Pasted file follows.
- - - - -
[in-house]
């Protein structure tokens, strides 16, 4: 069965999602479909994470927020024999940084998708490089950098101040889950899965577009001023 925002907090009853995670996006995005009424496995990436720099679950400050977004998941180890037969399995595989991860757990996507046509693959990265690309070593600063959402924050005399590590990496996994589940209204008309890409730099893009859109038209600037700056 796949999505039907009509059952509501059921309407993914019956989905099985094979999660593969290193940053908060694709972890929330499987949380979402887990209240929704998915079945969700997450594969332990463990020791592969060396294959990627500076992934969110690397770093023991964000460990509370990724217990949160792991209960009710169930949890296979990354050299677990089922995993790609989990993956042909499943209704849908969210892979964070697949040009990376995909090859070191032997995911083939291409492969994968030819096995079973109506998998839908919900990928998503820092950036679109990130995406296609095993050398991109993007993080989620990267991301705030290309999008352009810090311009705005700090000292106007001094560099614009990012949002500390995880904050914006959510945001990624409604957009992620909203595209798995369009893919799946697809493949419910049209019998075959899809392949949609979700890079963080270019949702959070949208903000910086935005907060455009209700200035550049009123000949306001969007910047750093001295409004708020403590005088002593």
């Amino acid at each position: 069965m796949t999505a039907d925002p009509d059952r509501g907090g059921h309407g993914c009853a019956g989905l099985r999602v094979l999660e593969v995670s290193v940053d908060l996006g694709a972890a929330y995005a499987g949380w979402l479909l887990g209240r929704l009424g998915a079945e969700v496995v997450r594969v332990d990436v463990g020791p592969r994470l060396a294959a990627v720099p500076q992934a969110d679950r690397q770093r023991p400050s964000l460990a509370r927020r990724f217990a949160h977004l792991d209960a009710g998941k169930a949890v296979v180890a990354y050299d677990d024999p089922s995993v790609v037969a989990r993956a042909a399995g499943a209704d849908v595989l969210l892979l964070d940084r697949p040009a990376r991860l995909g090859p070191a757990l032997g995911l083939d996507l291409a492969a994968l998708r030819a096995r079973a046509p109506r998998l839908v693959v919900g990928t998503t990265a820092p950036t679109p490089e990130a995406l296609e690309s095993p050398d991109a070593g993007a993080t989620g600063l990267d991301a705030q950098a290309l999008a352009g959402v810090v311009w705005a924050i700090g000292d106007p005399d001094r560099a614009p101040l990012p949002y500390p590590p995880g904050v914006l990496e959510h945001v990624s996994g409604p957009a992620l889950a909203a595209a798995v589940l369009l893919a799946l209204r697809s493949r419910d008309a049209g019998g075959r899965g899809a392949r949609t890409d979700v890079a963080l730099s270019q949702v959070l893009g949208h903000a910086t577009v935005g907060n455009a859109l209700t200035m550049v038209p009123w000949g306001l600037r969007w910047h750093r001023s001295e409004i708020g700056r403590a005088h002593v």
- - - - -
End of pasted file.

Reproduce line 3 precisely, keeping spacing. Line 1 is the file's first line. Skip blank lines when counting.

């Amino acid at each position: 069965m796949t999505a039907d925002p009509d059952r509501g907090g059921h309407g993914c009853a019956g989905l099985r999602v094979l999660e593969v995670s290193v940053d908060l996006g694709a972890a929330y995005a499987g949380w979402l479909l887990g209240r929704l009424g998915a079945e969700v496995v997450r594969v332990d990436v463990g020791p592969r994470l060396a294959a990627v720099p500076q992934a969110d679950r690397q770093r023991p400050s964000l460990a509370r927020r990724f217990a949160h977004l792991d209960a009710g998941k169930a949890v296979v180890a990354y050299d677990d024999p089922s995993v790609v037969a989990r993956a042909a399995g499943a209704d849908v595989l969210l892979l964070d940084r697949p040009a990376r991860l995909g090859p070191a757990l032997g995911l083939d996507l291409a492969a994968l998708r030819a096995r079973a046509p109506r998998l839908v693959v919900g990928t998503t990265a820092p950036t679109p490089e990130a995406l296609e690309s095993p050398d991109a070593g993007a993080t989620g600063l990267d991301a705030q950098a290309l999008a352009g959402v810090v311009w705005a924050i700090g000292d106007p005399d001094r560099a614009p101040l990012p949002y500390p590590p995880g904050v914006l990496e959510h945001v990624s996994g409604p957009a992620l889950a909203a595209a798995v589940l369009l893919a799946l209204r697809s493949r419910d008309a049209g019998g075959r899965g899809a392949r949609t890409d979700v890079a963080l730099s270019q949702v959070l893009g949208h903000a910086t577009v935005g907060n455009a859109l209700t200035m550049v038209p009123w000949g306001l600037r969007w910047h750093r001023s001295e409004i708020g700056r403590a005088h002593v």